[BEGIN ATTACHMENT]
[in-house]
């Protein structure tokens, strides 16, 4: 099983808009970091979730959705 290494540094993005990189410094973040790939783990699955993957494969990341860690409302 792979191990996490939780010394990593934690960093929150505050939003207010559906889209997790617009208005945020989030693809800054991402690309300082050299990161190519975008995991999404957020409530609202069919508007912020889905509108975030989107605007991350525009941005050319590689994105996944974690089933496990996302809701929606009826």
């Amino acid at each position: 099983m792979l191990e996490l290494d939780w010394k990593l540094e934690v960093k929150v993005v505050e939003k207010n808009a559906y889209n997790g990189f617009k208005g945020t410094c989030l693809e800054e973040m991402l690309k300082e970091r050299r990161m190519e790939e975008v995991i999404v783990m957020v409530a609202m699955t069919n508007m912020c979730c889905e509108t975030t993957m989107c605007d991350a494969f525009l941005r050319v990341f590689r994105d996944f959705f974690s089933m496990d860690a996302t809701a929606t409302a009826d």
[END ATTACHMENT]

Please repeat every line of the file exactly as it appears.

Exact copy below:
[in-house]
């Protein structure tokens, strides 16, 4: 099983808009970091979730959705 290494540094993005990189410094973040790939783990699955993957494969990341860690409302 792979191990996490939780010394990593934690960093929150505050939003207010559906889209997790617009208005945020989030693809800054991402690309300082050299990161190519975008995991999404957020409530609202069919508007912020889905509108975030989107605007991350525009941005050319590689994105996944974690089933496990996302809701929606009826």
């Amino acid at each position: 099983m792979l191990e996490l290494d939780w010394k990593l540094e934690v960093k929150v993005v505050e939003k207010n808009a559906y889209n997790g990189f617009k208005g945020t410094c989030l693809e800054e973040m991402l690309k300082e970091r050299r990161m190519e790939e975008v995991i999404v783990m957020v409530a609202m699955t069919n508007m912020c979730c889905e509108t975030t993957m989107c605007d991350a494969f525009l941005r050319v990341f590689r994105d996944f959705f974690s089933m496990d860690a996302t809701a929606t409302a009826d």